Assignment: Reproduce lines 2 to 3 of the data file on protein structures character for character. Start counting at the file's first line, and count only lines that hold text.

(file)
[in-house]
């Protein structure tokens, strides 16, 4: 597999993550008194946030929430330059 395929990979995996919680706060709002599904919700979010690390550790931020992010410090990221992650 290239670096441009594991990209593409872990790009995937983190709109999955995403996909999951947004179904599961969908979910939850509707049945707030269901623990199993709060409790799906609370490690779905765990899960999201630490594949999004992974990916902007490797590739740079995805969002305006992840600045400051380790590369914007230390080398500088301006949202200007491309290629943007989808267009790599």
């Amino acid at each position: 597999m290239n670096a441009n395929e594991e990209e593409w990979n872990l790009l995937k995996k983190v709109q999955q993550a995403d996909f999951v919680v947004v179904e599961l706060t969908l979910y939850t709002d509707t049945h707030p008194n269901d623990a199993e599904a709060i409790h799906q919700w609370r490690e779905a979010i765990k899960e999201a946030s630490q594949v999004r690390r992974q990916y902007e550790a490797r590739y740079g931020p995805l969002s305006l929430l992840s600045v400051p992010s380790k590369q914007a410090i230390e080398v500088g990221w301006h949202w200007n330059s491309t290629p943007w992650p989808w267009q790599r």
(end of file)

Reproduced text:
């Protein structure tokens, strides 16, 4: 597999993550008194946030929430330059 395929990979995996919680706060709002599904919700979010690390550790931020992010410090990221992650 290239670096441009594991990209593409872990790009995937983190709109999955995403996909999951947004179904599961969908979910939850509707049945707030269901623990199993709060409790799906609370490690779905765990899960999201630490594949999004992974990916902007490797590739740079995805969002305006992840600045400051380790590369914007230390080398500088301006949202200007491309290629943007989808267009790599």
């Amino acid at each position: 597999m290239n670096a441009n395929e594991e990209e593409w990979n872990l790009l995937k995996k983190v709109q999955q993550a995403d996909f999951v919680v947004v179904e599961l706060t969908l979910y939850t709002d509707t049945h707030p008194n269901d623990a199993e599904a709060i409790h799906q919700w609370r490690e779905a979010i765990k899960e999201a946030s630490q594949v999004r690390r992974q990916y902007e550790a490797r590739y740079g931020p995805l969002s305006l929430l992840s600045v400051p992010s380790k590369q914007a410090i230390e080398v500088g990221w301006h949202w200007n330059s491309t290629p943007w992650p989808w267009q790599r």